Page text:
girl-mom

Community Advocacy and Support by and for Young Mothers

We Are More Alike Than Different by Chicamocha

When I sat in my bathroom looking at the pregnancy test, all my worst fears were realized. Two pink lines stared back at me. I was numb.

The next few weeks were filled with conflicting emotions about the pregnancy. The things I knew about unwed young mothers weren’t good things. I knew how I looked upon girls I knew that got pregnant and it wasn’t how I wanted to be looked at.

As my pregnancy continued and then as my son grew I got use to the stares and the remarks, “You look to young to be his mother!” But as I talked with people they always ended up saying how “different” I was then other teenagers that got pregnant. I was unlike them because I went to a good school, I lived on my own, made things work with my son’s father, took care of my child and responsibilities, worked three jobs, and had a plan for the future. Part of me believed them to a certain point. I did what I had to do for my child and I and the images of teen motherhood that society wants us to see were much different.

My senior year of college I had to do an internship. As a human service major, I got to choose a local agency to work with. As I looked down the list of potential agencies a local teen parenting program caught my eye. I jumped at the chance to intern there as a case manager. For four months I went on home visits, sat in on parenting classes, went on job searches with the girls, doctors appointments and we went to public agencies to for or with the girls. I also helped set up their at-risk program. I was very lucky to have so much interaction with the girls.

Most of the things I did there are things that only graduate interns get to do. Being around the girls and their kids so much helped me see their concerns and feelings. I got to know many of them on a personal level. While many of them were younger then I was when I found out I was pregnant, I saw myself in them. I saw the same fears because of a positive pregnancy test. The worry of what it would hold for their future. The fear of what would happen when they told their parents and the reaction to the pregnancy.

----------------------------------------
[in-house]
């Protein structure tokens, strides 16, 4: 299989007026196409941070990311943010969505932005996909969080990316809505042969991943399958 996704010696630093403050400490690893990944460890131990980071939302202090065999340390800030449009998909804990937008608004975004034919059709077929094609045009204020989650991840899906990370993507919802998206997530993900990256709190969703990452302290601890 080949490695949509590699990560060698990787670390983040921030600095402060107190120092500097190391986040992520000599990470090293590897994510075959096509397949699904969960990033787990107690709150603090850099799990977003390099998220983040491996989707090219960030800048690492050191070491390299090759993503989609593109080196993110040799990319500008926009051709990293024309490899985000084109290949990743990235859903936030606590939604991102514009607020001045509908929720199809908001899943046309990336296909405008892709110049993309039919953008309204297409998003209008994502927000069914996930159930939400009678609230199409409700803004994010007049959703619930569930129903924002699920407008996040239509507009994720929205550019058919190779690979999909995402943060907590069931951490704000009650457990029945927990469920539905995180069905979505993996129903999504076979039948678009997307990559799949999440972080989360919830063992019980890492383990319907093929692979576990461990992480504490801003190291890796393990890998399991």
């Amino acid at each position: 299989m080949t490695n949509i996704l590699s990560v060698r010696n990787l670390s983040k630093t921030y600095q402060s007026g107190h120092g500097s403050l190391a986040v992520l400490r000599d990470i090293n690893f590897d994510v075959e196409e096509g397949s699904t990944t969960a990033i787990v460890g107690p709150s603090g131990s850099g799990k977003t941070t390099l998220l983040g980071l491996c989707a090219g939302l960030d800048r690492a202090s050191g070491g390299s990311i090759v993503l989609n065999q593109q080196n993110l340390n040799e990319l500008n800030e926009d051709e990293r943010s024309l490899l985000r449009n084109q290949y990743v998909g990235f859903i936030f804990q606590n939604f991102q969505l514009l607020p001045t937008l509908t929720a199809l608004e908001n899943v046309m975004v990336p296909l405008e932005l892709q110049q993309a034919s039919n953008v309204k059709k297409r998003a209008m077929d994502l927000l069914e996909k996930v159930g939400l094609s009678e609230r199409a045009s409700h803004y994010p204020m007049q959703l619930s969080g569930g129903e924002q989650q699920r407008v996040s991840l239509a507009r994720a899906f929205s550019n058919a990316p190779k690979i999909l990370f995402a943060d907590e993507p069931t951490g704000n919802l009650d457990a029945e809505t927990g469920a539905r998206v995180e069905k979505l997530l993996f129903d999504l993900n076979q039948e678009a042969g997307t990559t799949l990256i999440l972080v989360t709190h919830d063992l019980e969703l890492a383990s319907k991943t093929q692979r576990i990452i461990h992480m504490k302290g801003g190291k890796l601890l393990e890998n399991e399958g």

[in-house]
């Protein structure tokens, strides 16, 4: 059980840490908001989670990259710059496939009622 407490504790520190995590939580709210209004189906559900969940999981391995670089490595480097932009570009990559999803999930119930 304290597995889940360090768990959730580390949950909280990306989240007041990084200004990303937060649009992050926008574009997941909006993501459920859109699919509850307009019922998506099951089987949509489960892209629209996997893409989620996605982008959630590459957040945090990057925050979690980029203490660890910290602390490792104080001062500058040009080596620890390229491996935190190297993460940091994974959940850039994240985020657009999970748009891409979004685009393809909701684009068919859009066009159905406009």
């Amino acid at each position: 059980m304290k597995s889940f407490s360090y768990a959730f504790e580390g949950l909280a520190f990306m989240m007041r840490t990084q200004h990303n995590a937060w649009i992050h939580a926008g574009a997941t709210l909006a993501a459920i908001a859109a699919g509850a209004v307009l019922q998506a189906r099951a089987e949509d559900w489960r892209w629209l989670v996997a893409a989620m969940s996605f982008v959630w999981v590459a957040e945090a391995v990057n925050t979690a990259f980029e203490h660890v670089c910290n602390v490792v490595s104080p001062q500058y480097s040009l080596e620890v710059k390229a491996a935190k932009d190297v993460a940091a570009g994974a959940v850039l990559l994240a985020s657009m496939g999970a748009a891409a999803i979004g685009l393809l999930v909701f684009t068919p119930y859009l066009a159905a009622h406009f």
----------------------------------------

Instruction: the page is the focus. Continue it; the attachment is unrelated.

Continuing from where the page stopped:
They wondered what kind of parents they would be and how they would support a child. Would the father stick around? They felt the same first kicks from deep within. They also loved their children before they were born. Many of the same worries, fears and concerns I had were felt by the girls. They sat in the same courtrooms fighting for custody and child support. We stood in grocery lines holding the same WIC checks. We got the same looks from strangers and heard the same lines over and over again, “Is he yours!?” “You look too young to be his mother!”

We lived with our parents because we couldn’t afford to live on our own or we struggled to make the rent and raise our kids. We sat up with our kids at night when they were sick or just to watch them sleep. We saw the same goofy smiles that made us fall in love with our kids over and over again. We watched them take their first steps and say their first words. We were their parents no matter what our age. We felt the same joys and concerns for our children.

Working there showed me I was the same. I had privileges that some of them didn’t – parents that were supportive and helped me with childcare, already being into my second year of college when I found out. I needed to recognize how lucky I was but still remember how much more I am like them then I how we are different. While we may have had different upbringings or different circumstances surrounding our pregnancies we still had the same fears, joys and feelings. We were more alike then we are different.

While I did receive six credits for my internship I also took away much more. I learned and unlearned from the girls. I’m sure without them even knowing how much we were alike.